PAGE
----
Travel the World in 450 days
Typhoon Haiyan has been the most powerful storm that shattered the Philippines on November 8th, 2013. We were visiting Japan at that time and wanted to help. I contacted many volunteer organizations and friends from the Philippines. After two weeks of searching, I finally gave up. Filipino friends and their families knew nothing, many volunteer organizations asked me to pay for the “opportunity”, to some we didn’t qualify, and Red Cross we didn’t even try due to bad reputation in the Philippines.
I came across All Hands Volunteers in a google search; even though, I filled out their brief application and didn’t even give another thought that I will hear back. Surprisingly, 2 weeks later, someone contacted us from London office with an apology in the delay and offered us two weeks (our choice) to volunteer in the city of Ormoc. The only requirement was to pay for your travels, to have medical insurance, to bring some gloves and work boots, mosquito net and some comfort food. It was so simple! We completed all their requirements in few hours and always had a contact for additional questions. We also joined All Hands Project Leyte Facebook Page where volunteers participating in the project communicate between each other.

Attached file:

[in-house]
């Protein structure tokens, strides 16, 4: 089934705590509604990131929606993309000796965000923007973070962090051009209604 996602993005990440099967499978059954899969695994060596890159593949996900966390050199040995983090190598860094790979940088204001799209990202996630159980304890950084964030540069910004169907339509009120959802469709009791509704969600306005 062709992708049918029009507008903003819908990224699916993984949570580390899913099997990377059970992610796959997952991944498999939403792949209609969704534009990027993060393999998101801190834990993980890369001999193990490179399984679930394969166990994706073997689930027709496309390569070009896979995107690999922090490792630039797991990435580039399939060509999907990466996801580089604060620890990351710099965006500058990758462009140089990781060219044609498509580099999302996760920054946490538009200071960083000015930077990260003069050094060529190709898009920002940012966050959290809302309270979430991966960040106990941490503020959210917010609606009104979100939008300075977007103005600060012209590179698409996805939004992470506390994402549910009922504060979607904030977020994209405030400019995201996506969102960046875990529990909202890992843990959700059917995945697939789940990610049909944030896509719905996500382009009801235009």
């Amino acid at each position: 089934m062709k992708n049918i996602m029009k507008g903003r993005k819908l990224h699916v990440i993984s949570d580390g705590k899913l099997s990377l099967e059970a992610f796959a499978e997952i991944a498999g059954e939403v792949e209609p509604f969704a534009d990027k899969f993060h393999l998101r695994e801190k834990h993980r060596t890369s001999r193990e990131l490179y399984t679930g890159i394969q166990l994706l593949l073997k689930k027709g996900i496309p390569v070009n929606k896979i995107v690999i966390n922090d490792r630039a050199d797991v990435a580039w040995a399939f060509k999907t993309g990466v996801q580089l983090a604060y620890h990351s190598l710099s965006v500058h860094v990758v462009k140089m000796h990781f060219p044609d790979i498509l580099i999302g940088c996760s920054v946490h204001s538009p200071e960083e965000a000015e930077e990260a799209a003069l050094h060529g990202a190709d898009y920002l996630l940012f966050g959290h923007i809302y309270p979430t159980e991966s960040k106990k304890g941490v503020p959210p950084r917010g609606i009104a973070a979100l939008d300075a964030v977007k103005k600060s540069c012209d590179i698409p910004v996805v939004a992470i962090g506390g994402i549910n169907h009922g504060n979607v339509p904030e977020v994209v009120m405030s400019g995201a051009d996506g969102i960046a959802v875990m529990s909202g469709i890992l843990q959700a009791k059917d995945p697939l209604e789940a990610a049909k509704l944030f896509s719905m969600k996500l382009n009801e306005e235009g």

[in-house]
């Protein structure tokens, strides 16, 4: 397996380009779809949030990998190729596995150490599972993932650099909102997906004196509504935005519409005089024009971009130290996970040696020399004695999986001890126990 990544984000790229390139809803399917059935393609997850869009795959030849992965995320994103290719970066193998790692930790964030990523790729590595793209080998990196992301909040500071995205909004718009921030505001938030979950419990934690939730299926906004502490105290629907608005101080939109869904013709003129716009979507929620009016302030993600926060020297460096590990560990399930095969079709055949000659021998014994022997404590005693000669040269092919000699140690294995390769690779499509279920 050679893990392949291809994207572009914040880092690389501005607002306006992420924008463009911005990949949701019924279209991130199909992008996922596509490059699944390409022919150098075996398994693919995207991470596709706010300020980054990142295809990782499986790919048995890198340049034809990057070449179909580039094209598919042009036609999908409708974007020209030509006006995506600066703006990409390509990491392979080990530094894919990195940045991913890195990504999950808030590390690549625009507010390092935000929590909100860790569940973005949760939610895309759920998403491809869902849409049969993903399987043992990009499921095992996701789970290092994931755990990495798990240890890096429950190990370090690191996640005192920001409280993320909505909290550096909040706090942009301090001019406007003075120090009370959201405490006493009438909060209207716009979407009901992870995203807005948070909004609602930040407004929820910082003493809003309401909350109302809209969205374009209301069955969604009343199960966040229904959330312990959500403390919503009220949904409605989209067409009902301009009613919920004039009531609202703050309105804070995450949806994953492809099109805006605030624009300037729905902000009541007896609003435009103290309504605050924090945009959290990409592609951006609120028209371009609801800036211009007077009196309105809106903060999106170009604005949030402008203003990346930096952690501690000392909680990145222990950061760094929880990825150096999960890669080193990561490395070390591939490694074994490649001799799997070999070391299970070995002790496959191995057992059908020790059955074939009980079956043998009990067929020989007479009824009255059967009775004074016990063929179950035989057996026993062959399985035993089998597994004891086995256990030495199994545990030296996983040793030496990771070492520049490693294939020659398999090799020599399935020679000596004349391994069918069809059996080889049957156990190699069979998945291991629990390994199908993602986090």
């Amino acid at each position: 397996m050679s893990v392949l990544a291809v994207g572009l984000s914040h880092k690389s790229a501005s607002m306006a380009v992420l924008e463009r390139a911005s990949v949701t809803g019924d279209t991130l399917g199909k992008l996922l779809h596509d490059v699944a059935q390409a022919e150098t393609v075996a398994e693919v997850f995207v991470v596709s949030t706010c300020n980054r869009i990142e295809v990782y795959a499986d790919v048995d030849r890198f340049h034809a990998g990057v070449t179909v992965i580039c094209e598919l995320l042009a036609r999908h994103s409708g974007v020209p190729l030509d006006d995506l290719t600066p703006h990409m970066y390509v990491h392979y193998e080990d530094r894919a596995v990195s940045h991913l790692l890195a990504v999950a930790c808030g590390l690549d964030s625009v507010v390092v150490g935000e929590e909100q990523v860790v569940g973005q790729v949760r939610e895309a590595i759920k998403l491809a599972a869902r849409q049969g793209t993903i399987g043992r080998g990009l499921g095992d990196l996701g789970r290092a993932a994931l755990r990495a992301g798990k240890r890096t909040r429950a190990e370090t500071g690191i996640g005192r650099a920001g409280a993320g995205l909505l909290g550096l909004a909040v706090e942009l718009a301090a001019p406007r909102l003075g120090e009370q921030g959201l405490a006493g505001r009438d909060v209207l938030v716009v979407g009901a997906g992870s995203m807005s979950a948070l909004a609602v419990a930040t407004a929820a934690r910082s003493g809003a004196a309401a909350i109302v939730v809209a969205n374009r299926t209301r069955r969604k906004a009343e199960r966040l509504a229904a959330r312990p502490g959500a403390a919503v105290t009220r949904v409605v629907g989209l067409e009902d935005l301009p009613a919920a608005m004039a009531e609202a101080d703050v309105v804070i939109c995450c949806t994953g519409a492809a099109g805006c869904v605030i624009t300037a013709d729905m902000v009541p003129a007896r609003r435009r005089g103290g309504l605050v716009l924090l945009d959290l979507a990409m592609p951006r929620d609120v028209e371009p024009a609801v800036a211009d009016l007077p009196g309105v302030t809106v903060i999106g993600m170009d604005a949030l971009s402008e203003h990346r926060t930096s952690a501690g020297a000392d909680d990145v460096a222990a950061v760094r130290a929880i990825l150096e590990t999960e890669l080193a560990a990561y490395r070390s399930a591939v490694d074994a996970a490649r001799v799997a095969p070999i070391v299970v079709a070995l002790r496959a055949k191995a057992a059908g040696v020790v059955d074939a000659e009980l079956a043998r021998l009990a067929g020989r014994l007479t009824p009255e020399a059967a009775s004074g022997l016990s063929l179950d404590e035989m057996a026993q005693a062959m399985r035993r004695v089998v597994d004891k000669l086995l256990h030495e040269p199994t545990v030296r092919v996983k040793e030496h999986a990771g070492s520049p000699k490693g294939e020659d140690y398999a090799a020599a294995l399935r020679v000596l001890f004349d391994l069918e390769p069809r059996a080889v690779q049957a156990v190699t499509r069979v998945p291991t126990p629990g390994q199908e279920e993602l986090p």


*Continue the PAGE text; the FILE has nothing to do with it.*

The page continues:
December 17th, 2013 was our first night as volunteers! We were met by a groups of wonderful people. Everyone greeted us cheerfully, showed us around, and explained the house rules. Our camp was located across the street from the hospital. Someone told us its was an old boarding house for the nurses. After the typhoon the roof was gone. First volunteers helped to put the roof back on, scrubbed the walls and the floors. Cleared the back yard for additional room to put our tents. Second floor has one big open space divided in three parts; thus all volunteers had their mattresses or sleeping bags spread out over the bunk beds and it became a home for a while.